The A68a iceberg is less than 200 metres deep, which means it could park dangerously close to the island of South Georgia. Photo: European Space Agency / AFP The A68a iceberg is less than 200 metres deep, which means it could park dangerously close to the island of South Georgia. Photo: European Space Agency / AFP
The A68a iceberg is less than 200 metres deep, which means it could park dangerously close to the island of South Georgia. Photo: European Space Agency / AFP
Antarctica

World’s biggest iceberg threatens remote penguin sanctuary in Antarctica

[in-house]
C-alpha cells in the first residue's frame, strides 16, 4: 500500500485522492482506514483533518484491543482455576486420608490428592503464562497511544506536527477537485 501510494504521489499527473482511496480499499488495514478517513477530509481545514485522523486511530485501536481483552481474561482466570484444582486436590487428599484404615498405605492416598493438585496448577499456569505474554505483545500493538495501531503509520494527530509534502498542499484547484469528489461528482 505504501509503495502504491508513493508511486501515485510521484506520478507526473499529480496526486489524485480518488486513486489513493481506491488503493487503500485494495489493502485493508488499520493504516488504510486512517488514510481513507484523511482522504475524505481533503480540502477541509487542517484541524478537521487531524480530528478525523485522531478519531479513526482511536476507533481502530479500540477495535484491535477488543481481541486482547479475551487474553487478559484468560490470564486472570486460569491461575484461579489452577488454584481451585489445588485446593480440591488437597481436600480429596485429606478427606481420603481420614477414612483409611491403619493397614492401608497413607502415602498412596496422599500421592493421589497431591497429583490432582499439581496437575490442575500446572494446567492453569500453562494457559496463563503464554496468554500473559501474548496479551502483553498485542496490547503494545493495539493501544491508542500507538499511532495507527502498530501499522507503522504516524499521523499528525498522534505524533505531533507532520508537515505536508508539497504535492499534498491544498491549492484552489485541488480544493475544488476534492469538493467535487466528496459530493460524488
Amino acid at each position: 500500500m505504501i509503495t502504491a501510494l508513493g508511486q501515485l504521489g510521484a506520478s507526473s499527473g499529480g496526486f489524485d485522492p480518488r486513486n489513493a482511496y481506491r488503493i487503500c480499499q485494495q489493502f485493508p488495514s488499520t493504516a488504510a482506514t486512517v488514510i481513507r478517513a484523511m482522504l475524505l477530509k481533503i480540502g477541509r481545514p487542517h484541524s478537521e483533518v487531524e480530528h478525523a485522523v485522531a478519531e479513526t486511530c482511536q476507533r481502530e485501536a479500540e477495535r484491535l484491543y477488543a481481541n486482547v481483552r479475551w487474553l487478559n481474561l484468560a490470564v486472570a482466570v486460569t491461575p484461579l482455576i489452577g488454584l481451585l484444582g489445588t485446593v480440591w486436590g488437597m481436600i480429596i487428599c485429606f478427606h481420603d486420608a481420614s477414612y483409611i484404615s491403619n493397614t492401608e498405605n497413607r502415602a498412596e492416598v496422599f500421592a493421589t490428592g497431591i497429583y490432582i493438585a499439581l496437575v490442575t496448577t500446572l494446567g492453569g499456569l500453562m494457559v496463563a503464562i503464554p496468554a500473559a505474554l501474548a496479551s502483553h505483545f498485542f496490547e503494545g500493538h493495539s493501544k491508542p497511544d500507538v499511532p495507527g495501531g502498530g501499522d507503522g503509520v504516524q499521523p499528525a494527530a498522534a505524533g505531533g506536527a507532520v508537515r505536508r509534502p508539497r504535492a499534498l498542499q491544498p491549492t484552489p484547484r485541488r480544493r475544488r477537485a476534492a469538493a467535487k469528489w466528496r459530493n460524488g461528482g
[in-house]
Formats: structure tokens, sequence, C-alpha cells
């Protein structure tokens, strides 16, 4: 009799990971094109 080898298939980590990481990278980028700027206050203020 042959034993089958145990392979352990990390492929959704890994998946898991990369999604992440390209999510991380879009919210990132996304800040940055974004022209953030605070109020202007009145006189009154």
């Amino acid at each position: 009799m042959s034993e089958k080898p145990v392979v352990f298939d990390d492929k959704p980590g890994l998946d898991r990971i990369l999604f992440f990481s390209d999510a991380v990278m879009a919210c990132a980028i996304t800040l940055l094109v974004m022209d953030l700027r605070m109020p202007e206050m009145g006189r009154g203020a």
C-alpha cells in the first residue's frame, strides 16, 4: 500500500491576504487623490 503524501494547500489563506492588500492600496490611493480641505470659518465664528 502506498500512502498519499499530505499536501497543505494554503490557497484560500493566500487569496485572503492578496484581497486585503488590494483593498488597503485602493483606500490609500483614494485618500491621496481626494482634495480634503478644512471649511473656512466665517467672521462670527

• The iceberg split off in 2017 from Larsen Ice Shelf, which has warmed faster than any other part of Antarctica
  • Thousands of King penguins live on the island, alongside Macaroni, Chinstrap and Gentoo penguins

Topic |   Antarctica
The A68a iceberg is less than 200 metres deep, which means it could park dangerously close to the island of South Georgia. Photo: European Space Agency / AFP The A68a iceberg is less than 200 metres deep, which means it could park dangerously close to the island of South Georgia. Photo: European Space Agency / AFP
The A68a iceberg is less than 200 metres deep, which means it could park dangerously close to the island of South Georgia. Photo: European Space Agency / AFP
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